At first glance, the most surprising aspect of CalPERS’s report about the private equity performance fees it pays is not the large size of the fees but rather the small size of the returns.
According to the report, CalPERS’s private equity portfolio has yielded only 11.1% since inception. In comparison and as Alexandra Stevenson of the New York Times points out, an investment across the Standard & Poor’s 500 over the same period of time would’ve yielded 9.4%. That means private equity provided CalPERS with only an additional 1.7% per annum. That’s small compensation for big risks and fees.
Private equity risks include illiquidity, debt leverage, and concentration. Illiquidity means investors can’t easily sell their shares. Debt leverage increases the risk of equity loss (e.g., if a private equity fund invests $20 in equity and borrows $80 to purchase a company for $100, just a 20% drop in the value of the company would wipe out 100% of the equity). Concentration means a portfolio is at risk to a small number of investments. Those risks can be worth it if one is paid enough. Does 1.7% seem like enough to you?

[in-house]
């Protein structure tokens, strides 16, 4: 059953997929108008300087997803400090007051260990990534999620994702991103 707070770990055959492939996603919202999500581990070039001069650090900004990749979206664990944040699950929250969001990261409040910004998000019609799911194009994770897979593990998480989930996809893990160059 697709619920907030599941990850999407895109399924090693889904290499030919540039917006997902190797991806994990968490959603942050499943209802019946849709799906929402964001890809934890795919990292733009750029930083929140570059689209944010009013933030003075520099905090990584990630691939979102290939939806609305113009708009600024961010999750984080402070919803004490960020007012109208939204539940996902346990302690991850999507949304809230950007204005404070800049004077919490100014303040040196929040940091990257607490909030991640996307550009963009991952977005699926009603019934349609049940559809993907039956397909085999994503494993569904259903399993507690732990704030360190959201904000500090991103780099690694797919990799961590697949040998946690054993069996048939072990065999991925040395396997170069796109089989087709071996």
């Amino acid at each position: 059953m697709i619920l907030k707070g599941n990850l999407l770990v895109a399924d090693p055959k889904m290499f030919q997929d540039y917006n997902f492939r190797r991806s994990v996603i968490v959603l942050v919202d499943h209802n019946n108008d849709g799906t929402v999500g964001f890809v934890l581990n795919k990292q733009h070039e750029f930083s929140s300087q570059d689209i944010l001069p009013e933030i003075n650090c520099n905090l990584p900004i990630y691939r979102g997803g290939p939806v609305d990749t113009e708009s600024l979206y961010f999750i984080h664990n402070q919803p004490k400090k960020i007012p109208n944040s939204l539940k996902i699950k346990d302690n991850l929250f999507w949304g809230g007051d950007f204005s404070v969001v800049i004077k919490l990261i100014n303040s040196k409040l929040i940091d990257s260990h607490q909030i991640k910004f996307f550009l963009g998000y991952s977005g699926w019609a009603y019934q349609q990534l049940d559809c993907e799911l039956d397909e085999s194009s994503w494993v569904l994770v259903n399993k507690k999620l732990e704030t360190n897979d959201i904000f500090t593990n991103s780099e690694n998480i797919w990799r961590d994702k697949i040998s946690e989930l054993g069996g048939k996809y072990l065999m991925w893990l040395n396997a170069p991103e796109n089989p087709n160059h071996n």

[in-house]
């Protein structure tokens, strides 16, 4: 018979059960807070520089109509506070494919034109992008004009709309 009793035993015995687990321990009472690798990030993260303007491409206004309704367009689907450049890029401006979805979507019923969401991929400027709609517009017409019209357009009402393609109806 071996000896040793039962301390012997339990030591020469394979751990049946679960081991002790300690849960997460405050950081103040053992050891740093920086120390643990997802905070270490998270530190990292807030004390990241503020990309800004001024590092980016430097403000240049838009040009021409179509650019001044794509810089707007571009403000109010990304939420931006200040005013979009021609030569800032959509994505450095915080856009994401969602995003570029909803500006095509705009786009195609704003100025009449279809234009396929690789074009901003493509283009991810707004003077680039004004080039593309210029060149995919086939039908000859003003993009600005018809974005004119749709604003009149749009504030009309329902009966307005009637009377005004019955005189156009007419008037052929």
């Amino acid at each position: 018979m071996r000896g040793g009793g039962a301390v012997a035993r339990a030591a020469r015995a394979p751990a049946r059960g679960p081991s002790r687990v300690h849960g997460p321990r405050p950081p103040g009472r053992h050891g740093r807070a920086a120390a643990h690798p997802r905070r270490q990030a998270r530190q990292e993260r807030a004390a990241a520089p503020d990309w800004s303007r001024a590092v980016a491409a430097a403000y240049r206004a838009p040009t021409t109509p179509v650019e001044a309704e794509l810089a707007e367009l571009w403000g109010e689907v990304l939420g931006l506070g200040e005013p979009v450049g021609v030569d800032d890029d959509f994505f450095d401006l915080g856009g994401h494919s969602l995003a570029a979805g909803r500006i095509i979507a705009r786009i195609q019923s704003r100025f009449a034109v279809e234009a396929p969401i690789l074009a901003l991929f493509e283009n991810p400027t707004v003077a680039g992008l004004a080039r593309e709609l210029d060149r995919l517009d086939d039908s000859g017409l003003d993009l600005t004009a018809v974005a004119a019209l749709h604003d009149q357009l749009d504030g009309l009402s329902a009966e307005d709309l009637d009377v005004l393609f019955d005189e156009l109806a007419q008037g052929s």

Worse, even 1.7% overstates the incremental benefit from private equity because one may choose to employ leverage to boost returns from S&P500 investments. Had CalPERS done so, it would’ve earned at least 11.1% — and retained liquidity and diversity to boot.
Worse yet, investing in the S&P500 requires small or no fees while CalPERS paid more in private equity fees than it earned.
It’s hard to see how CalPERS is justified in taking the big risks and paying the big fees associated with private equity. But perhaps there is more to the story.